Mini Metro is a transport management simulation game from small New Zealand independent studio Dinosaur Polo Club. However, the simplistic approach taken in the design means the game really fits into the Puzzler genre. The game is currently available on Steam Early Access after having recently been Greenlit by the community. And I have to say “thank you Steam community”.
Mini Metro is a real gem. From the very first instance that you open the game you are presented with a clean and welcoming style of UI. After clicking the play button, the menu slides into the mode selection stage before then sliding on to the city selection stage. The whole framework is so smooth and gives you the sense of travelling from station to station rather than just clicking through a menu system. The clean style remains once you start playing the game too.
The objective of the game is to set up your metro network on whichever map you have chosen. You’ll start off with three stations and three lines available to use. Simply click and drag between stations to create your line. Keep dragging over more stations to extend the line, or go back and click on any point of the line to drag it about and hook it on to another station. The interaction is so smooth and natural. It’s clearly been designed with a future mobile version in mind.
So what’s the point you ask? Well each station is represented as a shape, and soon enough passengers arrive at the stations demanding to go to a particular type of station. It’s your duty to facilitate their journey by connecting all the stations into a network. Not too hard when you only start with three stations! But the map is ever so slowly zooming out. So slowly that you really have to look hard to notice it. But before you realise it’s twice the size. All the time new stations are popping up for you to add to the network.
The game gets played out over the course of a week. At the end of each week you are rewarded with an extra locomotive, and then a choice between two of either an extra line, extra bridges/tunnels or an extra carriage. Extra lines are crucial for covering the ever expanding map, and you are going to need to bridges and tunnels with every map having some body of water that needs bridged. Throwing an extra carriage onto a line expands a trains capacity from six to twelve (and so on) for when you get really busy lines.
Currently there are two game modes available, Classic and Zen. In Classic mode passenger will be coming thick and fast and you need to avoid overcrowding at a station or it is game over. Too many passengers at one station will start a timer on that station. Get them on board a train and the timer will start to reverse, but if it fills up then the game ends and you are awarded a score based on the total number of passengers you transported during the level. A really nice feature allows you to take a final screenshot which will output two images, one with the score and all the passengers visible, the other with all the UI cleaned off showing how your network looked.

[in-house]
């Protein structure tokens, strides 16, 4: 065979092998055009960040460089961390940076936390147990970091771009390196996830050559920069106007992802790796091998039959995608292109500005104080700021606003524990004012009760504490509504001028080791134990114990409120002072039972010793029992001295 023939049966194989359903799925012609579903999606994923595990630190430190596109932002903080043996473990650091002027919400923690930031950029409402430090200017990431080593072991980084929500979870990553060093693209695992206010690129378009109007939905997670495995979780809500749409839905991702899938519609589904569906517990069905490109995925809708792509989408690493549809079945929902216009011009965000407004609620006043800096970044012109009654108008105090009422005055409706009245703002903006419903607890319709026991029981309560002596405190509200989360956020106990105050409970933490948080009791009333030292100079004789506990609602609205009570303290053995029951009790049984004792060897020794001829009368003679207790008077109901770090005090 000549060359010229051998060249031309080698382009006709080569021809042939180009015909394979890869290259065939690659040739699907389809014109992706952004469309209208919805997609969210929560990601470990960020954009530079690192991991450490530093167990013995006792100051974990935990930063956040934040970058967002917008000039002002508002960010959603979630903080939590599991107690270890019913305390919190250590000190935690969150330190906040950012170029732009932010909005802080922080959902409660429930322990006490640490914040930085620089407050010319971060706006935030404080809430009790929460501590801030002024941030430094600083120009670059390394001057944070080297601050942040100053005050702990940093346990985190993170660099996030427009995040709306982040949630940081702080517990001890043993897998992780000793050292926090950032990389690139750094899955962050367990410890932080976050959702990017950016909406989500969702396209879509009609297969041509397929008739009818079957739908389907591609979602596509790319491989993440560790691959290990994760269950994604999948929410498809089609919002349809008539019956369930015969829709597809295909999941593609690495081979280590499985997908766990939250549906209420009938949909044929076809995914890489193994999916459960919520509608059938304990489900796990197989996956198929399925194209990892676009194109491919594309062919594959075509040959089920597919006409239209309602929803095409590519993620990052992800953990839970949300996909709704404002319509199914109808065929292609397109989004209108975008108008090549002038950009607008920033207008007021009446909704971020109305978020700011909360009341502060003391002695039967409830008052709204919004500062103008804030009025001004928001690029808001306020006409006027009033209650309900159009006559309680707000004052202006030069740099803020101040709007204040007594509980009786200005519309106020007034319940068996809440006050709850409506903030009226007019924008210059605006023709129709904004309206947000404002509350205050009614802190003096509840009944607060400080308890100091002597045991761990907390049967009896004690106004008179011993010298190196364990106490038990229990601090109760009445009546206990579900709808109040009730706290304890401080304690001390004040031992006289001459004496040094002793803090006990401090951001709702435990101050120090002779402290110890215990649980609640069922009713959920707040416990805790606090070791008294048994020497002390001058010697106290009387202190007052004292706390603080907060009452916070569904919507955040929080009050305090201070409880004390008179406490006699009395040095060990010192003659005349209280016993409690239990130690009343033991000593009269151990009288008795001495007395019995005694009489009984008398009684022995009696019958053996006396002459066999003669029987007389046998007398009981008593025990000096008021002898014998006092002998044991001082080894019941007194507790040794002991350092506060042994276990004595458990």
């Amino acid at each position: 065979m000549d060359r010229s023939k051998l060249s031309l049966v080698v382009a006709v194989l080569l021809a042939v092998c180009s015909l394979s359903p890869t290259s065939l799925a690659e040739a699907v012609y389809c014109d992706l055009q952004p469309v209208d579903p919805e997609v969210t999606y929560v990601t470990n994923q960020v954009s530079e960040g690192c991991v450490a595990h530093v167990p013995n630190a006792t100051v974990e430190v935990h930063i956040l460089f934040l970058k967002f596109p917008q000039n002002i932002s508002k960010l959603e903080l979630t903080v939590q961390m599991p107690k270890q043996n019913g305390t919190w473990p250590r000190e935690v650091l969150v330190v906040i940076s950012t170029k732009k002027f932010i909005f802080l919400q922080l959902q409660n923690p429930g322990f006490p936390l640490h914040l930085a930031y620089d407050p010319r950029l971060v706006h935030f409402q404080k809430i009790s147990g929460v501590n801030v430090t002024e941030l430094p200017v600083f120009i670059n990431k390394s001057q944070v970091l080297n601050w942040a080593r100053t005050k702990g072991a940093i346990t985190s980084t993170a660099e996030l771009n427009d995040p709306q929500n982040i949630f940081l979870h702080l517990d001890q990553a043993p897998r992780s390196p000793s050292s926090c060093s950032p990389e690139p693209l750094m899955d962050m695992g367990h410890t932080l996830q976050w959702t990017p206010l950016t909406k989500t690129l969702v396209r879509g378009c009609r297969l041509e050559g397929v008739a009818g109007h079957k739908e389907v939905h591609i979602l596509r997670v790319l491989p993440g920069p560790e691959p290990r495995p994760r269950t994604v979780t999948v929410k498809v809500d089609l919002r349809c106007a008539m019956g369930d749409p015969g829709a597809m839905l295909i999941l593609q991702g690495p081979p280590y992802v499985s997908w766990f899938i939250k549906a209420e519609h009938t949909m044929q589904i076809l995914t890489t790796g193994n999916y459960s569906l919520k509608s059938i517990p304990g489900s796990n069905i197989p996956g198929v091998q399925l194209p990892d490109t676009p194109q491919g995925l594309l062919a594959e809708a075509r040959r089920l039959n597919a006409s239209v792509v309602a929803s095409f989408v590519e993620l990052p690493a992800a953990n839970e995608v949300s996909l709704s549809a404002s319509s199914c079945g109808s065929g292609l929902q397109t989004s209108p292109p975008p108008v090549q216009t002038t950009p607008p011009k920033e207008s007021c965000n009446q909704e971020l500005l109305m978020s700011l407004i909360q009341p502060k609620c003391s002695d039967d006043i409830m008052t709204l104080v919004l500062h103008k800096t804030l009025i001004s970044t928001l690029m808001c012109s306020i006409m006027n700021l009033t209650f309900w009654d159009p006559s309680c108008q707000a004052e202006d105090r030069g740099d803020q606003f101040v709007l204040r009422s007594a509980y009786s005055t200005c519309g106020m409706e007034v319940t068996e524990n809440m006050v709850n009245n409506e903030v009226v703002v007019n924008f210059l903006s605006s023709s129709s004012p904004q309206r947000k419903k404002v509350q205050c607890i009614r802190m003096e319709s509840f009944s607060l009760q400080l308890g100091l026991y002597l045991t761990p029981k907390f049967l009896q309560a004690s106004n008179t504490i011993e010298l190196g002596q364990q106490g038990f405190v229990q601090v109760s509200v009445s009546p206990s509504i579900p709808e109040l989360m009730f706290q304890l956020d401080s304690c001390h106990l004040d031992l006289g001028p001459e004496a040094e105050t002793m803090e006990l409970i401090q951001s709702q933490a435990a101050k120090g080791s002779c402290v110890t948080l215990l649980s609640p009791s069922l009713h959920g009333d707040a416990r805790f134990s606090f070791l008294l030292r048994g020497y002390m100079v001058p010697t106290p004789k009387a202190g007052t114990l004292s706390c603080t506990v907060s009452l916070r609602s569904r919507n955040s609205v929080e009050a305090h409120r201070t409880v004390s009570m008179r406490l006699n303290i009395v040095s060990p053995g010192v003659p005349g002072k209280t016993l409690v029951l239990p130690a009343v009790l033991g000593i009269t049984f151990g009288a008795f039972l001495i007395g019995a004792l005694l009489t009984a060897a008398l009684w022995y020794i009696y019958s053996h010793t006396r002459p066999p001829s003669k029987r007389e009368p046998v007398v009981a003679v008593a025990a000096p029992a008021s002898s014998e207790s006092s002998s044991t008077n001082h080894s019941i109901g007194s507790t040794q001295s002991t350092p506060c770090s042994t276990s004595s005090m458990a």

Zen mode is just that, a lot more relaxing. Here you don’t need to worry about over crowding or a fail state. It’s up to you to tinker away with your network for as long as you please. When you decide to quit the level, your score is based on your peak efficiency. This is a good place to get yourself started with the game without the panic. A greyed out option tells us that an Extreme game mode is coming at some point in the future.
There are still a few further features to make it into the game. Most noticeably is audio. There isn’t a single piece of audio in the game at the moment, but after playing it for some time now I can’t even imagine what the audio should sound like. It’s going to have to be impressive to make a difference to the game, but hopefully it won’t take anything away from the game once they get it in. There are also several maps to be added to the game. Currently (at time of writing) we have London, Paris, New York and Saint-Petersburg, though the next map, São Paulo, should be in the game in the next update according to the games forums. The game already has a thriving community on the forums, and the developers are active not only there, but in getting regular updates out. You can even view the change log within the game, and also link out to their Trello board which details the tasks they are working on and planning for the future.
I’ve fallen in love with Mini Metro. The style of the UI is gorgeous. The idea is so simplistic, yet will keep you engaged for hours. So what if there’s no audio yet, does it really need it? I would implore you to go onto Steam and check out Mini Metro. Get in on this early access, bookmark it for the final release, or at least keep your eyes open for when it hits mobile devices. Once it hits iPads, what better way to spend your morning commute than building your own Metro network?